His useless terrors. But he could not sleep:-

His body bùrned with feverish heat;-his chains 45 Clanked lòud although he moved not: deep in earth

Groaned unimaginable thùnders:--sounds,
Fearful and ominous, aróse and died,
Like the sad moanings of November's wind,

In the blank midnight. (..) Deepest horror chilled 50 His blood that burned before;-cold clāmmy swēats

Came o'er him:-(=) then anon a fiery thrill
Shot through his veins. Now on his couch he shrunk,
And shivered as in fear:-now upright leaped,

As though he heard the battle trumpet sound, 55 And longed to cope with death.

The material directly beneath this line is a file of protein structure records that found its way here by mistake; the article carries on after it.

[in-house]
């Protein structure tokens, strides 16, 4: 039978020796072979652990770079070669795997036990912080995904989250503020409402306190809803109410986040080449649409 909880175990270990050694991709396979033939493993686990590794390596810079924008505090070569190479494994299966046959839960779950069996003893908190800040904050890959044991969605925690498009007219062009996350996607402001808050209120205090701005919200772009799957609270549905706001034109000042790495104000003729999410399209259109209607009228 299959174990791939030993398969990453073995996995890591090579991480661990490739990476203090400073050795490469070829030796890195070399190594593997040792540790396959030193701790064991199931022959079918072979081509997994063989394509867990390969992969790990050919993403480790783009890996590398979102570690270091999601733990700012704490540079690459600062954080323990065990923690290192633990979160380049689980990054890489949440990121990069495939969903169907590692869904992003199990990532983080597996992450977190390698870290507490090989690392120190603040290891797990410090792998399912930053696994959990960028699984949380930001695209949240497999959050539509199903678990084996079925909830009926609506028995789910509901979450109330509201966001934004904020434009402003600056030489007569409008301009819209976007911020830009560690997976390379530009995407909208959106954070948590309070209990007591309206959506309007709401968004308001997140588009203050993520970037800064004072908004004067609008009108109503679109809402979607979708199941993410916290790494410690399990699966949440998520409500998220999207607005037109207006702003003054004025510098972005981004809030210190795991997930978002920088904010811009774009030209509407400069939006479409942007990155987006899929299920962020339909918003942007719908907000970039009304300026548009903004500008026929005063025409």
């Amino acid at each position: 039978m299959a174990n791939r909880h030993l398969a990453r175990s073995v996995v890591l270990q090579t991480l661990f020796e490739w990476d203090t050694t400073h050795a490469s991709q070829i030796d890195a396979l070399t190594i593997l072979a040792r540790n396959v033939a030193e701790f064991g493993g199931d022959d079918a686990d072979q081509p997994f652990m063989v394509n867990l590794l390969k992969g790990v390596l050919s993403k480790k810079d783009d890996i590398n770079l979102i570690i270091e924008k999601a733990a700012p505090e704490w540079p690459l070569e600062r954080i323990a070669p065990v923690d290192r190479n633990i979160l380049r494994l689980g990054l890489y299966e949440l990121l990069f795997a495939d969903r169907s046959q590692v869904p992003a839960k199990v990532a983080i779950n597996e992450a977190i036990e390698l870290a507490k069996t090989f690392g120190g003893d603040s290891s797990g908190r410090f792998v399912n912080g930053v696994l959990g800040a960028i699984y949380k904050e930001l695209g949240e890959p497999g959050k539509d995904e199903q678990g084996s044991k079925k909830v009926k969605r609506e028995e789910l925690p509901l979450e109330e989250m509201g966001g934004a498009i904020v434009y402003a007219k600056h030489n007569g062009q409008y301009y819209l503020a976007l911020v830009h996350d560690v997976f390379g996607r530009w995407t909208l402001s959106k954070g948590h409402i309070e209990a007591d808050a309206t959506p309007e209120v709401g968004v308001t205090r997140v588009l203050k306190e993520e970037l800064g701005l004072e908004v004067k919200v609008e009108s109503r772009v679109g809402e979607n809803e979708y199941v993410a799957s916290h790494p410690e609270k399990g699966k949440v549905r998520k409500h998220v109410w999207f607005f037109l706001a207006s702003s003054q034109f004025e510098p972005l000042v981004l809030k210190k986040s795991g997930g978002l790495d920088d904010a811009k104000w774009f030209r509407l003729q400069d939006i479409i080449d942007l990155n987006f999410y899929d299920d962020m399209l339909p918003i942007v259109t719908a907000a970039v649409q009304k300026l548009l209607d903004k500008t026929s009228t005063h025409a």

He slept at last,
A troubled, dreamy sleep. Well,-had he slept
Never to waken more! His hours are few,
But terrible his agony.

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Soon the storm
Burst forth: the lightnings glànced:—the air
Shook with the thunders. They awoke; they sprung

Amazed upon their feet. The dungeon glowed 5 A moment as in sunshine,-and was dark:

Again a flood of white flame fills the cell;
Dying away upon the dazzled eye
In darkening, quivering tints, as stunning sound

Dies throbbing, ringing in the ear. Silence, 10 And blackest darkness. With intensest awe

The soldier's frame was filled; and many a thought
Of strange foreboding hurried through his mind,
As underneath he felt the fevered earth

Járring and lifting—and the massive walls
15 Heard harshly grate and stràin:-yet knew he not,
While evils undefined and yet to come